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Source: (consider it) Thread: One Atonement
fletcher christian

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This isn't a rights and wrongs of PSA thread, but it does concern it. I sometimes get the very strong impression - perhaps even more than just an impression - that some Christians desire to translate and understand the atonement within one single parameter; that being PSA. I have my own issues with PSA on a philosophical and theological level, but such concerns are essentially irrelevant to this thread because what I'm asking isn't the rights and wrongs of it, but rather why some, appear at least, to want to make this the closed doctrine of atonement and the only one that should be considered correct? I guess it interests me because the doctrine has never really been 'settled' of fixed in any real terms and so I'm struggling to understand why you might want to do that now, two thousand years later.

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Staretz Silouan

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Mudfrog
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I am not aware that anybody has ever said that there is only one correct interpretation of what happened n the cross, or the meaning behind the birth/life/death/resurrection of Jesus.

What I do see from many evangelicals like myself is an appreciation of each and every one of them because they reveal a different angle on the atonement and are all founded on Scripture.

However, accepting each one, you will find that evangelicals will probably say that all of them are useful but substitutionary atonement is the one that actually effects a change in the heart of the penitent and transfers the transgression of the individual to Christ in a way that other theories do not.

Evangelicals, being conversionists would see that as necessary to the salvation process.

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fletcher christian

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What I've observed where I live (which includes people who don't live here) is thats some Christians (not necessarily Evangelicals), see PSA as the litmus test for Christian authenticity. Now to a degree, here where I live, there is an element of cultural and historical reasoning to this and also a fair amount of sectarian drive, but it's not always quite a simple as all that. PSA is spoken of by them as the only way atonement is to be considered. So I'm trying to understand why anyone would want to fix atonement within this single parameter. The fact that I have seen this written of and heard it spoken of by other Christians, sometimes well outside my own context here, makes me think it is not just a cultural or geographically historical phenomena to here.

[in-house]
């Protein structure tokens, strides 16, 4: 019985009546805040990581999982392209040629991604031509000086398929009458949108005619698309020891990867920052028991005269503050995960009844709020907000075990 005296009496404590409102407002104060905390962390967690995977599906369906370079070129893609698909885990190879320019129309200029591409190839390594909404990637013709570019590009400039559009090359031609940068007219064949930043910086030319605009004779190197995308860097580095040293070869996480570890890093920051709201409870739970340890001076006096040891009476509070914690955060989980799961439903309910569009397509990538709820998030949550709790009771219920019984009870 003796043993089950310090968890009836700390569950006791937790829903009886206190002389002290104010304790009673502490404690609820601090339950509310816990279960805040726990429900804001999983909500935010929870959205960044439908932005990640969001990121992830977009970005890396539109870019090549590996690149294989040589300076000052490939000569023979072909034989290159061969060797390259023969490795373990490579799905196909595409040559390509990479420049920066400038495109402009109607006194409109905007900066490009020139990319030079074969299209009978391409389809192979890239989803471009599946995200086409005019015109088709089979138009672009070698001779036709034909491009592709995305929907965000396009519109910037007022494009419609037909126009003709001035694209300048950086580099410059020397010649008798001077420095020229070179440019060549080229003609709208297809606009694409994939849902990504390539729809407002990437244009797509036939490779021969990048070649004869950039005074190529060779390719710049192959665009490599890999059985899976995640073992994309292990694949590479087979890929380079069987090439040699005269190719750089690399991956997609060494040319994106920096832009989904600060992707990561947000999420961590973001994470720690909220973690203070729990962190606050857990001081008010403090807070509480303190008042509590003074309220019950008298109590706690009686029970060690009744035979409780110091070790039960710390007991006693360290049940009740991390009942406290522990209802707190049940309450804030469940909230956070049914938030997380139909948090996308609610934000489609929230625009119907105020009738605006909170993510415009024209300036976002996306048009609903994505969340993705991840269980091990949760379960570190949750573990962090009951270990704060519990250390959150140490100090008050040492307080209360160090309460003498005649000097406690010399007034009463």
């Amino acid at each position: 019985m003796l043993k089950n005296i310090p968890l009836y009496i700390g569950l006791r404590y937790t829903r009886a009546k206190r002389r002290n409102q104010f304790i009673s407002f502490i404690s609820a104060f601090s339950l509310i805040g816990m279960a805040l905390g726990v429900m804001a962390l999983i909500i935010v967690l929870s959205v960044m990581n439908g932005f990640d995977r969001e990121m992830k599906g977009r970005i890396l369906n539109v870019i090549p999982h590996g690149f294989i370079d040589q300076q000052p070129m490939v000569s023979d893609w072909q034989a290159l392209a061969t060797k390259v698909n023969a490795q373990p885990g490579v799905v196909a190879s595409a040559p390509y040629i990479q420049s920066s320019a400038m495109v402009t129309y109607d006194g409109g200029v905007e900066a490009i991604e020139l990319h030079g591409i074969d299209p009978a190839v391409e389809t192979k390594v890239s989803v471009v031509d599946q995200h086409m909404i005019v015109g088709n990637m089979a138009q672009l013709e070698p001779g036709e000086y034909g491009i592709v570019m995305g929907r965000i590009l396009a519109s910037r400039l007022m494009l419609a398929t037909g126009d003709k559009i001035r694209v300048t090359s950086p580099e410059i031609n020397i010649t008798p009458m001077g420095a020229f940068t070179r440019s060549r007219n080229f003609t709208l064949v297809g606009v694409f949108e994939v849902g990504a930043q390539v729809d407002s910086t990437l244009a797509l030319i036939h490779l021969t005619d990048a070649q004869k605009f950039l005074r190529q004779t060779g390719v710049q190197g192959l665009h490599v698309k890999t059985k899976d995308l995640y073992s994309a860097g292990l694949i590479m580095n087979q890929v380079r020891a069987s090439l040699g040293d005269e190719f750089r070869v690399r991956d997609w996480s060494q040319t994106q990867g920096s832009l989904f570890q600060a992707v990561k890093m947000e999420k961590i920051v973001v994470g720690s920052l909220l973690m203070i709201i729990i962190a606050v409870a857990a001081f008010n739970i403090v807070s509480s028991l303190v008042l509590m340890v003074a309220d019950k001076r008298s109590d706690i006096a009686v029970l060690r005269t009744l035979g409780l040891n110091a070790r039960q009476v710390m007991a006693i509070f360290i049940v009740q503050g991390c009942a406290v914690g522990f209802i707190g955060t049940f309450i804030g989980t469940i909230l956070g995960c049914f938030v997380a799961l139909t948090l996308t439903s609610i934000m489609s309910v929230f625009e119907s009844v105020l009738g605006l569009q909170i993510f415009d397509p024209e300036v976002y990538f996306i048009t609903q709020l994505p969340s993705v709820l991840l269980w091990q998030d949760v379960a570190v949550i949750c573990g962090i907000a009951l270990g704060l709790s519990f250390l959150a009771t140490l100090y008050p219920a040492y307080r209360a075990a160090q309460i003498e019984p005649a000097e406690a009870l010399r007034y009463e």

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Mudfrog
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I don't know where your 'prefecture' is - so I can't comment on the sectarian nature of where you live.

Perhaps rather than saying that PSA is the only theory worth considering, it might be better t say that when one looks at all the theories, if there was one or two that had to discard the last one would be PSA.

It's not a litmus test per se, but an evangelical would ask, how can Jesus take my sins away if they are not transferred to him? How can he take my guilt away if he doesn't take it on himself?

It's not a case of PSA being the only one, or indeed the mark of orthodoxy, but is the one that evangelicals cannot live without.

I think you will find in hymnody used by evangelicals everything from moral influence, victory, sacrifice, satisfaction, and recapitulation, these may all be included. All these will be alongside the truth of PSA, but you will never have an evangelical hymnal without PSA, simply because it fits the evangelical experience of the Gospel and our basis for evangelism.

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Nick Tamen

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There was extensive discussion on this topic in this recent thread.

My take is that while many Evangelicals, at least in the States, will say they value all theories of atonement, PSA is treated as non-negotiable—or as fletcher christian said, a litmus test of orthodoxy—while all other theories are treated as optional add-ons.

[ 22. April 2017, 12:11: Message edited by: Nick Tamen ]

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Gamaliel
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It depends on the type of evangelical. As a rough rule of thumb, the more Calvinist they are the more the weight put on PSA as the defining feature.

That doesn't mean that Arminian evangelicals hold any less to PSA but in my experience it's more likely to be more Calvinistically inclined evangelicals who use it as a litmus test as to whether someone is 'saved' or not.

As I've said before, Dr Martyn Lloyd Jones doubted that C S Lewis was a true believer because Lewis didn't sign up for PSA.

It's become a convenient who's in/who's out litmus test for a particular kind of hyper-Calvinist or fundamentalist evangelical.